13 October 2016 by Liz
Friday 14 October 2016 marks the 950th anniversary of the most famous date in British History: 1066, the Battle of Hastings. The event took place in East Sussex, near the town of Battle, where Battle Abbey was established to commemorate the clash between the Normans and the Saxons. The date 1066 is very well-known, and the battle is recorded in detail in the Bayeux Tapestry, but did the events of that year have any impact on people’s lives in Merseyside?
The battle was one for power: the throne of England. The death of Harold Godwinson, famously hit in the eye by an arrow during the battle, opened the way for the Norman Duke, William the Bastard to gain the rather more dignified title of William the Conqueror, and to become King. William’s predecessor, King Edward probably intended for William to become King. When King Edward sends his brother in law Harold on a diplomatic mission a convoluted story of shipwreck, capture, espionage, and conflict unfolds, all recorded on the Bayeux Tapestry. Harold eventually swears an oath to enable William to become King of England, but when King Edward dies Harold tries his luck and declares himself King. The Battle which ensues is recorded in gory detail on the tapestry.
After the battle was over the Norman administration began, and land was granted to prominent Normans. Much of Lancashire was granted to Roger de Poitou, a cousin of William I, and he is described as Lord of West Derby and Manchester by the time of Domesday. He administered the region through a network of castles.
The military activities of the Normans included building castles, the construction of a mound ‘motte’ for a motte and bailey castle at Hastings is shown on the tapestry. Castles of this type were constructed all over the country. In this region we know of examples at West Derby and Newton le Willows. These have been investigated archaeologically, but are now primarily recorded in local streetnames, Castlesite Road and Castleview Road, West Derby and Castle Hill, Newton-le-Willows. A castle was built adjacent to the degraded Roman defences in Chester in the 1070s. Another surviving example is Halton Castle.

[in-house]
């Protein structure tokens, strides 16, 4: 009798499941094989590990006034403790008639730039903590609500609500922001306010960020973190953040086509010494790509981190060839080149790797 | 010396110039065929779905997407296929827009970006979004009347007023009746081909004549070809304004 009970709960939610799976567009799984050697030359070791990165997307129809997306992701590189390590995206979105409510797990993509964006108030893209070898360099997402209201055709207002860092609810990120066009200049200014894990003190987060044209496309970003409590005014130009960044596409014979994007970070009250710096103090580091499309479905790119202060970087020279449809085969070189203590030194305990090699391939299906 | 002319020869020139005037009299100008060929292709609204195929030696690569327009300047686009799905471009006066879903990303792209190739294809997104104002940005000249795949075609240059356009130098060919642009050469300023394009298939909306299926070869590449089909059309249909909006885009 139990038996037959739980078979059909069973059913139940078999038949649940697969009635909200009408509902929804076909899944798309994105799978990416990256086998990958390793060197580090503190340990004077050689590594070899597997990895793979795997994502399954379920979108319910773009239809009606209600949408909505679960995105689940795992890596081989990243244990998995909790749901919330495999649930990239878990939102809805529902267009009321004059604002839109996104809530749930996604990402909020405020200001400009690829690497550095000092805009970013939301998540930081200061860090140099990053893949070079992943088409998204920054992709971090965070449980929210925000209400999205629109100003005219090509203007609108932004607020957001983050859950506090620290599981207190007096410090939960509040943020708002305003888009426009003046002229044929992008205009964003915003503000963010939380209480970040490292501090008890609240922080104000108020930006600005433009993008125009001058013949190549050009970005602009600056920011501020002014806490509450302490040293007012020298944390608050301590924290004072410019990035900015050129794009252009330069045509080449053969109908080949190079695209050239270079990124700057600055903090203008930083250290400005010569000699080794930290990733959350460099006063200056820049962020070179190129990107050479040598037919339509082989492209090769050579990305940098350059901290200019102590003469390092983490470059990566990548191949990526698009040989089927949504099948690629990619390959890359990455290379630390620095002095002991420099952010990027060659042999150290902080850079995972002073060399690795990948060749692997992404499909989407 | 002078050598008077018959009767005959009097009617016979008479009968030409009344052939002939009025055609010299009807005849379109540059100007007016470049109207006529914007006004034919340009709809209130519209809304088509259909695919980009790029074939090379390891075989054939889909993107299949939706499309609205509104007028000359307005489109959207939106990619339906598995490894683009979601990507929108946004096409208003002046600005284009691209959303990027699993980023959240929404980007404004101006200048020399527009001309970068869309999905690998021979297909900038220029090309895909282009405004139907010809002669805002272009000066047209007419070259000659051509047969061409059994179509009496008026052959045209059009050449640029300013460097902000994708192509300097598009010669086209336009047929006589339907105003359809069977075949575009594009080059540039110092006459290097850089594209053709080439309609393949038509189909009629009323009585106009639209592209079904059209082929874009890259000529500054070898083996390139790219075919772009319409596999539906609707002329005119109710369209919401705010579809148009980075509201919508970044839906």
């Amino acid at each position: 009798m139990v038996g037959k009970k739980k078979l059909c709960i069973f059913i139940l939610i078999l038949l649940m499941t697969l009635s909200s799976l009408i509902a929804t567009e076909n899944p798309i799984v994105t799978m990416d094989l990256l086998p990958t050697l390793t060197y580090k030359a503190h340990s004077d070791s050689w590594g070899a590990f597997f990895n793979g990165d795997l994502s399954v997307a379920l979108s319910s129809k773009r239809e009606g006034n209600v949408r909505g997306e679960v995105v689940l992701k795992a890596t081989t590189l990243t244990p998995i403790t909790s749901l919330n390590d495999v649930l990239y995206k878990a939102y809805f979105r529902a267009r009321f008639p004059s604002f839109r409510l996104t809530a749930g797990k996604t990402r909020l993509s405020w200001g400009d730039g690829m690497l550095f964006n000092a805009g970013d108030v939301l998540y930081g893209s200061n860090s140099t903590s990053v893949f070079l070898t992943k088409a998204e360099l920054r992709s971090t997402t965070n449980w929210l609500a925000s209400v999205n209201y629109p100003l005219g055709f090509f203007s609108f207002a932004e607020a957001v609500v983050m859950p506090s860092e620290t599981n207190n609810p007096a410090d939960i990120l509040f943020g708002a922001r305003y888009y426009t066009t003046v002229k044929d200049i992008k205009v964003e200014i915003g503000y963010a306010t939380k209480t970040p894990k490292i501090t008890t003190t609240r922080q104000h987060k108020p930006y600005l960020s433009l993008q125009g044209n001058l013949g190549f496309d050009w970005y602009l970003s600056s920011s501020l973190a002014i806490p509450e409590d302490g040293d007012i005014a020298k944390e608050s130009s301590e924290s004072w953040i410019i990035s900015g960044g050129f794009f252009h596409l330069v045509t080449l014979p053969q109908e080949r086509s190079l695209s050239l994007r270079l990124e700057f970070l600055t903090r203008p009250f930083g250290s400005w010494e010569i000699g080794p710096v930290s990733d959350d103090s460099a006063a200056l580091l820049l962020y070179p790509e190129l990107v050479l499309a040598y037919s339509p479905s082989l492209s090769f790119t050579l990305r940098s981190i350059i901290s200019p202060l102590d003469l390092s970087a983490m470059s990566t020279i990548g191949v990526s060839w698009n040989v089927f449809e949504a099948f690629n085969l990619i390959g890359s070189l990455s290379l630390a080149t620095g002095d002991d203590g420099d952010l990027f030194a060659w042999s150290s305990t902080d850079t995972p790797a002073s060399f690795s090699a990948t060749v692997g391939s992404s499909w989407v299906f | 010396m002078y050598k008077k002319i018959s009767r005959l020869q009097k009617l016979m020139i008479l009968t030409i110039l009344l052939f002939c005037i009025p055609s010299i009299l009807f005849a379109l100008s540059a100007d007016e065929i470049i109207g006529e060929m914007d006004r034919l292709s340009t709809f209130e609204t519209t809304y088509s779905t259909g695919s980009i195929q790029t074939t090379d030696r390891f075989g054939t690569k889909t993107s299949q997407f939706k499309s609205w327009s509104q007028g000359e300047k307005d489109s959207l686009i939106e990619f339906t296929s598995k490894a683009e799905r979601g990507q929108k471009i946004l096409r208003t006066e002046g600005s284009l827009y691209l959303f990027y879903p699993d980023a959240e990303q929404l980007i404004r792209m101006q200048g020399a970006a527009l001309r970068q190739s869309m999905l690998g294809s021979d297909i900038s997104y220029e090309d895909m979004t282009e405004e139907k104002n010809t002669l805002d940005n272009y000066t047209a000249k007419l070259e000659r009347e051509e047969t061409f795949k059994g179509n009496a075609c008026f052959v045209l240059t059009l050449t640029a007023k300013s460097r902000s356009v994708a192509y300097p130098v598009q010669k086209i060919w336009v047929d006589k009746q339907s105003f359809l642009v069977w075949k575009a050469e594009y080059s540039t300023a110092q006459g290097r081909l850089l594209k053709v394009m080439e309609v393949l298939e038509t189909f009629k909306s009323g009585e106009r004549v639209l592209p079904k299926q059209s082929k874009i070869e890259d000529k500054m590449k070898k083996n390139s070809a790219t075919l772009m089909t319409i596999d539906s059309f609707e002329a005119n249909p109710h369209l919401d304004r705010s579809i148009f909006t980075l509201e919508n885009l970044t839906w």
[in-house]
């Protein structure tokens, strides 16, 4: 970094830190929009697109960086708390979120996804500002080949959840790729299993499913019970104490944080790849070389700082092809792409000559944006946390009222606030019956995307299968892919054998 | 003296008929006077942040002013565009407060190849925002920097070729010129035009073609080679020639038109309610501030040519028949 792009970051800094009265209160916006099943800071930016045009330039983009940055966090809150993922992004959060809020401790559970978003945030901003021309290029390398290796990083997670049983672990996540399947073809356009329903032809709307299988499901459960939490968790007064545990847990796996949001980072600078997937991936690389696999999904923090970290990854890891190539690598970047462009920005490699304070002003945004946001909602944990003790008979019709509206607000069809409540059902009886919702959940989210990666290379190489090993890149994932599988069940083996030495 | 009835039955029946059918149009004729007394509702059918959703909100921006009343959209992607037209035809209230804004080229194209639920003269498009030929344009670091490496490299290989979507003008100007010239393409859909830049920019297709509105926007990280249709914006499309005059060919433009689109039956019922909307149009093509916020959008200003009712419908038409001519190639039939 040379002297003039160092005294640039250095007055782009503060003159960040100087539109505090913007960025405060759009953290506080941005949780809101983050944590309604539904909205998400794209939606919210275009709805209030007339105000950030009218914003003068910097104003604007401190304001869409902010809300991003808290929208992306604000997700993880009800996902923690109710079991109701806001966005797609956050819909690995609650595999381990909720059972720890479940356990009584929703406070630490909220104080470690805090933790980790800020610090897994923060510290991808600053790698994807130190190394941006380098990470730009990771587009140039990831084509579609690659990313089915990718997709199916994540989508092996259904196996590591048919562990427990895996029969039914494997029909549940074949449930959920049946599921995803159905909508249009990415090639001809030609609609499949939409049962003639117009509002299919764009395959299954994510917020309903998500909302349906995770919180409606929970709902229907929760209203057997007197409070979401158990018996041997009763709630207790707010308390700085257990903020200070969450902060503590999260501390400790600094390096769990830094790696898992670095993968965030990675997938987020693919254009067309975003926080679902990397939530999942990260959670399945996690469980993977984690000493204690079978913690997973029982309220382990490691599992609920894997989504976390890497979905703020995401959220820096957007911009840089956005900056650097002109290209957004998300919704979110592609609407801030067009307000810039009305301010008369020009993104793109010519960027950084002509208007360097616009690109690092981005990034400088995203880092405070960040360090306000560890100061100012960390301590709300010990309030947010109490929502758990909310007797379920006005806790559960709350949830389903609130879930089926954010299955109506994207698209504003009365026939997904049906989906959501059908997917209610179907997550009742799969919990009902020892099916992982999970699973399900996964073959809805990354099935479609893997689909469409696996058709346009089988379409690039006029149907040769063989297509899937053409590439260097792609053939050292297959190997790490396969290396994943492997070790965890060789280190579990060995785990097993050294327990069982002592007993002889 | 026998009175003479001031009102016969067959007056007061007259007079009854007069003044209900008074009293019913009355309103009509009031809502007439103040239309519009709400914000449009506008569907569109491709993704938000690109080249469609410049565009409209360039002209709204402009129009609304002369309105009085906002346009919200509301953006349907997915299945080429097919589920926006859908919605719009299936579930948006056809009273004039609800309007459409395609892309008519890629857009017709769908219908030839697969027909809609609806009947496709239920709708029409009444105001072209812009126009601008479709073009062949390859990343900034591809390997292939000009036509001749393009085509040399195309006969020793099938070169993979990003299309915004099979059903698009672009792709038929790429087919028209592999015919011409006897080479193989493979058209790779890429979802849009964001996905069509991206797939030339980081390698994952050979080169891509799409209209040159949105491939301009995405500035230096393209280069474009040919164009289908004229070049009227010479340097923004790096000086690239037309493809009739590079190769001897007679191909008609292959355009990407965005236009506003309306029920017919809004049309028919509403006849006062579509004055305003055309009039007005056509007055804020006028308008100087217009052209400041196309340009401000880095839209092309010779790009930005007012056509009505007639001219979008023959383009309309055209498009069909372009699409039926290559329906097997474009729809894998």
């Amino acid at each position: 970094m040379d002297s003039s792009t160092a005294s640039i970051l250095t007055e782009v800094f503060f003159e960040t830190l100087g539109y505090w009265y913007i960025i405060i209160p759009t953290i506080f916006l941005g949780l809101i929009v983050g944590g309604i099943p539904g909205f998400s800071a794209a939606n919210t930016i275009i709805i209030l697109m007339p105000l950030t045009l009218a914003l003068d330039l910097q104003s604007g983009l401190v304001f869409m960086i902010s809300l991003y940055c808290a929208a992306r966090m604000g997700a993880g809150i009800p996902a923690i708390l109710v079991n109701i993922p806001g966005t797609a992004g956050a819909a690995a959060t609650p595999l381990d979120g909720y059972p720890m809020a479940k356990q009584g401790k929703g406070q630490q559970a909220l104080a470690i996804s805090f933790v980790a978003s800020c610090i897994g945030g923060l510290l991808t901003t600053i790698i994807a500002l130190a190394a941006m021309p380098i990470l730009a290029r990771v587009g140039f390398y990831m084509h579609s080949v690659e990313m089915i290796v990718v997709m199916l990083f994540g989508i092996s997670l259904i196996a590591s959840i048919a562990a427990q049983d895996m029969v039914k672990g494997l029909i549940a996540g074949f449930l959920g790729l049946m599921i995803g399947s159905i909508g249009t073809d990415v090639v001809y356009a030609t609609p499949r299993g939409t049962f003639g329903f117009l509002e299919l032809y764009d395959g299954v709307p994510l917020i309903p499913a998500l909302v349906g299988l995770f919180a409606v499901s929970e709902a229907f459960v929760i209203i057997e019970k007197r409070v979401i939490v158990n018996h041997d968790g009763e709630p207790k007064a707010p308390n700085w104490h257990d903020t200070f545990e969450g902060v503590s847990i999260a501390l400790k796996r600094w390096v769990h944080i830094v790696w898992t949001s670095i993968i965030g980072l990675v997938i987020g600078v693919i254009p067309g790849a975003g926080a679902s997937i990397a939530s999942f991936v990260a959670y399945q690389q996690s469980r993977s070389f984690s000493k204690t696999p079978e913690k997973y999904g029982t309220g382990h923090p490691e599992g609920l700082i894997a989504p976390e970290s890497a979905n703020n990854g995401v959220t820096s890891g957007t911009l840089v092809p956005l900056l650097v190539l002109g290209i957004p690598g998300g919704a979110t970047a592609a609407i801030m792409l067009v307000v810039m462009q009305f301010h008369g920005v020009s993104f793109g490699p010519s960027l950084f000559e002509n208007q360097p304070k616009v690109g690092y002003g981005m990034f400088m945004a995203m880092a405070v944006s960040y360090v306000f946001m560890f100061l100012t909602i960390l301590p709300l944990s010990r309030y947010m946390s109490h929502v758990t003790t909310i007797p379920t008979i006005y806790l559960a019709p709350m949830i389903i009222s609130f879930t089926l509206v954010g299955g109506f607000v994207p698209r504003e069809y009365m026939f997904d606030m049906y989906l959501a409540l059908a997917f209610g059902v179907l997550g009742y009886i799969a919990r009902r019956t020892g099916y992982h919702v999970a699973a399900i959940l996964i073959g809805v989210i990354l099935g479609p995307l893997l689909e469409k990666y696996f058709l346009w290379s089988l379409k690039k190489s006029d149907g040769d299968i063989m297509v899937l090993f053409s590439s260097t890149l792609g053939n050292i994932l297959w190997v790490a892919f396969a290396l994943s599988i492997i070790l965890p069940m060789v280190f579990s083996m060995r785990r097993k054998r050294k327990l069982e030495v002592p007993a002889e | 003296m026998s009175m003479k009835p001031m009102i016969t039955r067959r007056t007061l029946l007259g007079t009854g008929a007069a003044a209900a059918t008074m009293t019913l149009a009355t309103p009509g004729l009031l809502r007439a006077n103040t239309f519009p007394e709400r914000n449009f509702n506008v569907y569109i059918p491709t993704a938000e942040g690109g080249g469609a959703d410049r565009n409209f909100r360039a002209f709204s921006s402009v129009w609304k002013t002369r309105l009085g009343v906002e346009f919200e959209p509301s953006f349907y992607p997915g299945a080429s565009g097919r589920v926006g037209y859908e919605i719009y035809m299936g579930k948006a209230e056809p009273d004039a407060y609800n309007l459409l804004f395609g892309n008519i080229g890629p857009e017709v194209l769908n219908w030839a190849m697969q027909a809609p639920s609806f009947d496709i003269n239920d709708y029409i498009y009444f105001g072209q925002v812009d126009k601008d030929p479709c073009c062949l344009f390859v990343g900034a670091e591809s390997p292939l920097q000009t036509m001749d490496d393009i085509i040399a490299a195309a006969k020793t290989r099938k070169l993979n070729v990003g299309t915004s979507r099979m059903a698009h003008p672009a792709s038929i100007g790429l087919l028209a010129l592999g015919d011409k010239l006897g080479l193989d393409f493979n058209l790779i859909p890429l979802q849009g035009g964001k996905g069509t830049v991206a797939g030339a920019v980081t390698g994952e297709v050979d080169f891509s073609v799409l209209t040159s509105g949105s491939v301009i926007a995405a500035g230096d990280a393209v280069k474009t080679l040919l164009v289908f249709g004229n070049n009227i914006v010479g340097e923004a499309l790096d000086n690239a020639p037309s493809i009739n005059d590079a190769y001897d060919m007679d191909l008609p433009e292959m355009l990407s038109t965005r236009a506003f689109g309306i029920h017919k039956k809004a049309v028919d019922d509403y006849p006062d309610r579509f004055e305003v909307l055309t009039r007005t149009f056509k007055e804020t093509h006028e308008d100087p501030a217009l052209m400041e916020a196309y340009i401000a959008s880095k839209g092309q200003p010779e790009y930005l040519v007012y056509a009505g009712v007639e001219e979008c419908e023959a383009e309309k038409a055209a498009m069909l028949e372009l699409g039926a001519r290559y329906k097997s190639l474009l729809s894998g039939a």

West Derby Castle: The Norman motte and bailey castle was situated at West Derby because that was already an important administrative centre. The site was excavated in 1927 by Professor Droop of the University of Liverpool. Excavations revealed well-preserved wood interpreted as part of the drawbridge, and late 13th-14th century pottery, metal, leather and horn or bone. Documentary sources tell us a little about the castle too. The Pipe Rolls of 1213 describe the castle being inhabited by 140 soldiers, 10 knights and 10 bowmen.
Newton Castle: A motte and bailey castle at Newton-le-Willows has been the subject of two excavations, one in the 1840s and another in the 1980s. The scant records of the Victorian excavation suggest that evidence was revealed that the motte was built on a far earlier burial mound.
1066 in Liverpool
Liverpool was not a large or important settlement at this time, it was a small fishing village. It was some decades before it would gain a letters patent, in 1207, when King John wanted base for his military campaigns in Ireland. A castle was built in Liverpool around 1235, a model of which can be seen in the Timeline in the Museum of Liverpool. The Norman census, ‘domesday’ doesn’t list Liverpool, instead including 6 berewicks within West Derby, accounting for 128 households within the Hundred of West Derby.
1066 wouldn’t have had profound immediate impacts on everyday life in the north west. The sheriffs controlling each shire retained much power, and the Church continued to be influential. Lordship transferred to Roger de Poitou, as gradually the land-ownership around the country was transferred to Norman nobility. New castles would have been significant landscape features. Gradually material culture changes, and new types of objects start to appear in the archaeological record, recording how lifestyles evolved.
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